It is well known that brushing and flossing for two minutes twice a day dramatically reduces tooth decay and cavities. For many, however, this is not enough and cavities still form. Dental sealants have become an effective additional method for reducing decay and cavities. But what are dental sealants? How do they prevent cavities? Are they safe? We’ll answer these questions.
Everything You Need to Know About Dental Sealants
How Do Dental Sealants Work?
Dental sealants have been especially effective for children who are first developing good oral hygiene habits and can easily miss a few brushings. Even the most well-intended children—and adults, too—are sometimes rushed out the door in the morning before they can brush, or are so exhausted at night that they forget. This allows bacteria to build up on teeth and multiply. These bacteria consume sugars from foods and drinks and produce acid. This acid eventually creates holes in the teeth, called cavities, which expose the teeth’s sensitive inner tissues. If this problem isn’t addressed, it can cause infections, gum disease and many other problems.
Dental sealants provide an additional layer of protection by covering your teeth with a thin, clear layer of resin. This means bacteria build up and produce acid on the resin layer, but not on your teeth. You still have to brush and floss regularly to keep your teeth healthy. But, you will have an extra layer of protection to block bacteria and acid. This can prevent the need for more expensive corrective measure in the future, such as dental implants to replace decayed teeth.
Are Dental Sealants Effective?
Tooth decay is a serious problem throughout the world, and the U.S. is no exception. According to the CDC, 20% of children ages 5 to 11, 13% of adolescents 12 to 19, and 27% of adults have untreated tooth decay. Over 90% of adults have at least one cavity.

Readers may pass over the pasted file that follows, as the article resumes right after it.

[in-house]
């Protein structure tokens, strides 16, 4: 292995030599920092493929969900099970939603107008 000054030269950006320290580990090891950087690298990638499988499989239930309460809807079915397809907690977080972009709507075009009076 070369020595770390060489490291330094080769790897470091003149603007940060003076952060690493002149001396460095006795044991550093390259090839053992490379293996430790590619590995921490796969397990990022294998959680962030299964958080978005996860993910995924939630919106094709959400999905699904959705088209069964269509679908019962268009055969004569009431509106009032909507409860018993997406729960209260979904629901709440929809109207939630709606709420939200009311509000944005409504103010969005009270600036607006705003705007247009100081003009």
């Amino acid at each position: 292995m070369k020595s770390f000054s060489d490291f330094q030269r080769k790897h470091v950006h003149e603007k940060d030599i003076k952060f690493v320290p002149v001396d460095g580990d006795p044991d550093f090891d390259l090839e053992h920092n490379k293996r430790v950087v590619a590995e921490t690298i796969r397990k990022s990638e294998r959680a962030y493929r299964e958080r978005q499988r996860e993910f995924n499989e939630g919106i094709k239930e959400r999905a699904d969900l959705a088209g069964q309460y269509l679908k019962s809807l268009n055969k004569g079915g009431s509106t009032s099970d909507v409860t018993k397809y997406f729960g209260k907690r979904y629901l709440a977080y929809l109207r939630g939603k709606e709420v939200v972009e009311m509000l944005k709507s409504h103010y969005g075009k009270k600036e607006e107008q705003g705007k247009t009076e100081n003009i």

Dental sealants go a long ways towards reducing these numbers. Dental sealants provide protection for up to four years. The CDC reports that “sealants protect against 80% of cavities for 2 years and continue to protect against 50% of cavities for up to 4 years.”
Who are Dental Sealants For?
Dental sealants are an effective option for any adults or children who want to better protect their teeth. Since children tend to have more sensitive teeth and it’s more important to protect these teeth early on, dental sealants are often used for children’s teeth. This may include baby teeth for children 10 years and under, or adult teeth for adolescents. Usually, only the back molars are sealed, since these teeth have more uneven spaces for bacteria to hide.
Are Dental Sealants Safe?
The first thing that parents want to know before scheduling dental sealants for their children is whether or not they are safe. Sealants are made in several different ways, one of which is a plastic polymer. This raises questions about BPA exposure. However, BPA exposure from plastic polymer sealants is extremely small. In fact, the American Dental Association (ADA) found that we are all exposed to more BPAs simply by breathing air than we would be from having dental sealants.
How Are Dental Sealants Applied?
Dental sealants are applied by a dentist during an appointment. This process is completely painless and only takes a few minutes for each tooth. First the tooth is cleaned, then a solution is applied to help the sealant bond to the tooth. Then the sealant is applied. Finally, the dentist will shine a light over the tooth with the sealant to harden the substance and ensure it bonds to the tooth. Then, the process is complete and your tooth is sealed.
Does Dental Coverage Cover Sealants?
In many cases, dental coverage will cover sealants, especially for children. Since sealants are a preventative measure and have been shown to decrease the incidence of cavities, this actually saves the dental insurance provider money in the long run. Before making an appointment, ask your dental insurance provider if sealants are covered. Or, ask your dental office if they can check for you.
Dental sealants are becoming very popular, and the evidence proving their effectiveness is compelling. As this simple, yet effective process becomes more widely used, tooth decay and cavities in both adults and children may decrease drastically.